Daunte Wright’s Killing Makes the Case for Shrinking Police Budgets
Naked Capitalism had this commentary up on its site as introduced by Yves Smith. I made some small editorial changes to further emphasize the two points Yves makes in the beginning and also some of the commentary in the article. Both parts are good reads.
To wit; If you are handcuffed and on the ground, you are killed. If you drive away, you are killed. If you run, then stop, and turn around with your hands up; you are killed. The common thread here is the victims are all Black Americans.
Daunte Wright’s Killing Makes the Case for Shrinking Police Budgets, Naked Capitalism, Yves Smith
Yves here. I don’t pretend to have any good answers for what to do about police brutality, particularly towards people of color. During the Presidential campaign, Biden backed even more police spending, no doubt to clam the nerves of the Dem’s professional-managerial class base. More unequal societies are lower trust societies, so the K-shaped recovery is only going to increase the perception of risk among the well off.
Two things to keep in mind:
First, is that the most troubling form of police militarization is their hiring of former soldiers. Any who have seen combat have been deeply acculturated to shoot at any threat. I don’t see how to undo that.
Second, is that some data suggests that abusive policing is concentrated among a relatively small proportion of the total staff. Malcolm Gladwell looked at the Los Angeles Police Department’s efforts to improve its long-established bad relationship with community due to over-use of force. They invested a lot of effort in training, only to find it had very little effect.
Further study showed why. The average cop was not behaving badly. A small number had many warning and citations. Gladwell argued that the remedy was to get these hotheads off the street as soon as their abusive tendencies surfaced.
But the culture of police forces as currently constituted all works against that. Cops are indoctrinated to stick together. Being a do-gooder is being a rat, and being a rat is a fast path to having no backup show up when you are in a tough spot (or having drugs or other incriminating evidence planted). So cops can’t call out the abusers in their ranks for fear of repercussions. And police unions mount vigorous defense of cops facing sanctions.
By Sonali Kolhatkar, the founder, host and executive producer of “Rising Up With Sonali,” a television and radio show that airs on Free Speech TV and Pacifica stations. She is a writing fellow for the Economy for All project at the Independent Media Institute. Produced by Economy for All, a project of the Independent Media Institute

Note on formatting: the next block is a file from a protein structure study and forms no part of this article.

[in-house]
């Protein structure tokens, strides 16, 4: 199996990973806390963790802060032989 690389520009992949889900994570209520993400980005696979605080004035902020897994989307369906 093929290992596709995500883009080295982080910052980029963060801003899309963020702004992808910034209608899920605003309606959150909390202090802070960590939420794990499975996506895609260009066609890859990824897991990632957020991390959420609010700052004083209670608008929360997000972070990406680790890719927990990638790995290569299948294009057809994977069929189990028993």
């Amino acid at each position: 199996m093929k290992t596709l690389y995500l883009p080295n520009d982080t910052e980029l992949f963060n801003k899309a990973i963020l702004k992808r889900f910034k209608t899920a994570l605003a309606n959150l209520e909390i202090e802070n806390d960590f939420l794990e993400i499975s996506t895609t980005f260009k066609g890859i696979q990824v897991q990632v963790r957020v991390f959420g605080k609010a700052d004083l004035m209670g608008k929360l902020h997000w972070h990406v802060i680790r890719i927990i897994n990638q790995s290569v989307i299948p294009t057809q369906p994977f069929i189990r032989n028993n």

Three weeks into the Minneapolis trial of Derek Chauvin for the killing of George Floyd, a white police officer in the neighboring suburb of Brooklyn Center killed a young Black man named Daunte Wright and illustrated in tragic terms just how law enforcement remains engaged in a racist war on Black America in spite of national scrutiny. Officer Kimberly Potter, a 26-year veteran of her department, allegedly mistook her gun for her taser and fired a single shot, killing the 20-year-old while he struggled in his car in view of his girlfriend, who had been riding as a passenger.
Like so many Black Americans, Wright justifiably feared police interactions. His mentor Jonathan Mason said,
“He was afraid police would do something like this to him.”
Attorney Benjamin Crump, who has represented the families of countless police victims in civil lawsuits, said,
“We don’t see these sort of things happening to white young people that we see happen over and over and over again to young marginalized minorities.”
The Black fear of police is grounded in provable police bias. The Stanford Open Policing Project studied nearly 100 million police stops and found that “officers generally stop black drivers at higher rates than white drivers,” and that “black and Hispanic drivers are searched more often than white drivers.” Moreover, “police require less suspicion to search black and Hispanic drivers than white drivers,” which the researchers concluded “is evidence of discrimination.”
According to Wright’s mother, he was pulled over in part because there was an air freshener hanging from his rearview mirror—yet another ludicrous pretext to add to the list of remarkably mundane reasons for why Black Americans invoke suspicion from police. The ACLU of Minnesota released a statement saying it has “deep concerns that police here appear to have used dangling air fresheners as an excuse for making a pretextual stop, something police do all too often to target Black people.”
Leave it to the Wall Street Journal to urge caution in rushing to judgment against the officer and instead accuse protesters of using the shooting as “an excuse for violence.” The paper rarely if ever expresses outrage over the countless racially tinged police killings in America.
Independent Black journalists like King Demetrius Pendleton have been covering the Chauvin trial and the protests against Floyd’s killing for the past year and have a radically different view of the situation. In an interview, Pendleton explained to me that the killing of Floyd “was like a public lynching,” and then “to see Daunte Wright being killed in a similar fashion” was gut-wrenching for local residents. Pendleton hails from the very community that is deeply impacted by police violence in Minneapolis and routinely provides a platform for anti-police-brutality activists and family members of police victims.